The third day began with the outpost where we'd "slept" getting mortared. Time to hit the road, folks, let's move. Next, I fully exploded on a Staff Sergeant from another unit who dismounted his vehicle moments before we were to depart in order to inform me, snidely, that our trailer/big satellite dish had a tail light out. He'd been openly disrespectful the whole trip, and my Flip Mode went something like this: "No shit, Sergeant! It's been like that for four days, jackass! Get back in your goddamn vehicle and get your head out of your ass! And take whatever personal bullshit problem you have with you!" I think there was more as he slunk back to his truck.
We finally arrived here. I have my own room in an air-conditioned trailer. I bought a fridge. But that is where the luxury ends. We're two miles from the chow hall. A mile to work. Three miles to the higher headquarters. No vehicles. Very hot. I'm buying a bike today.
Three days of holding urine for hours on end to my GREAT discomfort culminated in a bladder/kidney infection that hit me like a bag of bricks yesterday. It went from "Hmm, I may have to go to sick call tomorrow" to "Holy shit is there an emergency room around here?" in the span of an hour. Nothing like pissing volumes of blood and suffering pain that doubles you over speechless to make you move toward the doc.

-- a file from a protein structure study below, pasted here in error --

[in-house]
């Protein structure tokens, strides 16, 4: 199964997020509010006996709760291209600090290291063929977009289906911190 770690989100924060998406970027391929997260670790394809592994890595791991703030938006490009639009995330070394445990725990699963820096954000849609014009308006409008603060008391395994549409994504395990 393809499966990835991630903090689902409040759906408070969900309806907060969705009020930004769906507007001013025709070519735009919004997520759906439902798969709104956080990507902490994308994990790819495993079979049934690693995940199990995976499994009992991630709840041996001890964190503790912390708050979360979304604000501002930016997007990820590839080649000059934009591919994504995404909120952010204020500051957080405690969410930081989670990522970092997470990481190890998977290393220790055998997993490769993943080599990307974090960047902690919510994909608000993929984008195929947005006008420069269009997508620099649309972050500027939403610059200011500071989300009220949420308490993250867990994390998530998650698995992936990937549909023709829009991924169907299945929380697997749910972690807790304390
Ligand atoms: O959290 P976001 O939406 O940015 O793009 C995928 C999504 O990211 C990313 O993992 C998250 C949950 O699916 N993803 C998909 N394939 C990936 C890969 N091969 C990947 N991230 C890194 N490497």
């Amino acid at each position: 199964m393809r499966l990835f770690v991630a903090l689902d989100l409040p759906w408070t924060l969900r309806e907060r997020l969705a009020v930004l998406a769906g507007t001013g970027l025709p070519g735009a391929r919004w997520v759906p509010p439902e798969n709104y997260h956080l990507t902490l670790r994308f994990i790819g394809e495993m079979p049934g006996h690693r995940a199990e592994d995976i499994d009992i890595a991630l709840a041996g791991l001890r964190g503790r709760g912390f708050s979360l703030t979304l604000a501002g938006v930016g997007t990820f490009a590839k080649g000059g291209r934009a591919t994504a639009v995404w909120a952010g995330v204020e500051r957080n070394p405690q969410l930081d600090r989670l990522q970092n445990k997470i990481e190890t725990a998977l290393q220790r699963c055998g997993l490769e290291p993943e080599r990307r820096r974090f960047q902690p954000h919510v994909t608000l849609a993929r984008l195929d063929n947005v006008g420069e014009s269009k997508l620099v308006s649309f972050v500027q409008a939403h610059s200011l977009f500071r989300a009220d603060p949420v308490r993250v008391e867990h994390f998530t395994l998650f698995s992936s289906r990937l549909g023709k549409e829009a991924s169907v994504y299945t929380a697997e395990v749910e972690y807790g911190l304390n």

What's next? Possibly, some days of frustration and more jackassery from my commander. I'm getting better at avoiding him entirely.

Saturday, July 10, 2004

Close Call(s)

"Um, is that an HE round?"

HE, or High Explosive--an artillery round. This question from the driver, a Specialist in my platoon and one of my favorite soldiers. We drove willy-nilly through the desert, ten Humvees, thirty personnel. We were on our way to yet another range, another day spent in the face-melting heat. If we could just get there.